Aids death doctor 'posed no risk': Fourth case adds to public fears

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The Independent Online
A HEALTH authority yesterday defended its reasons for not making public the case of a paediatrician who died of an Aids-related illness two years ago.

Sheffield Health Authority insisted that Dr Leonard Taitz, who died in hospital in January 1991, had posed 'no risk whatever' to his patients.

He is the fourth doctor in 11 days to have been identified as having the Aids virus and the case will add to the demands to name doctors with HIV.

In an attempt to calm fears, the Department of Health is reviewing its guidelines on how to cope with health workers with HIV and has instructed regulatory bodies for doctors, dentists and nurses to do the same.

Dr Taitz was a lecturer at Sheffield University and consultant at Sheffield Children's Hospital. When he died, aged 56, obituaries referred to his 'long illness'. Dr Paul Snell, director of public health, said no one had been placed in jeopardy by Dr Taitz's condition. 'He was not involved in any invasive procedures. The public can be totally reassured that there has been no threat to them.'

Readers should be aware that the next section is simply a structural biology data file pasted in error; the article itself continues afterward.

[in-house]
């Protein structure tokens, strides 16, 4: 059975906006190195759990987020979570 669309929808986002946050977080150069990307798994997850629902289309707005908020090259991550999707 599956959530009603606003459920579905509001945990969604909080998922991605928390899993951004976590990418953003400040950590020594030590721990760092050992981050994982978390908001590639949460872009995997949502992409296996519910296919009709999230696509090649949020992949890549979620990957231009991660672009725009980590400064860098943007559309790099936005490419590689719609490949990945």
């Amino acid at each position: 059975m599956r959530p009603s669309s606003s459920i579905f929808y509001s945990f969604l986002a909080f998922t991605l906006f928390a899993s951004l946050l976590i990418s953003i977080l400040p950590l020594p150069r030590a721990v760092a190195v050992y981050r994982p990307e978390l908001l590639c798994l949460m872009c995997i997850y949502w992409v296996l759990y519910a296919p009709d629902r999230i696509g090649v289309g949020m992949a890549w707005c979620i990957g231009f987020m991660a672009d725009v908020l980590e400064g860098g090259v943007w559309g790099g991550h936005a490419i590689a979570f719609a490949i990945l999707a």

Earlier this week, Bolton Area Health Authority was forced to disclose the identity of a doctor who died from Aids, while the Welsh Office is investigating why Mid-Glamorgan Health Authority did not disclose for five months that one of its doctors had died of an Aids-related illness. These disclosures followed the announcement by a Kent health authority that a gynaecologist was being treated for an Aids-related illness.

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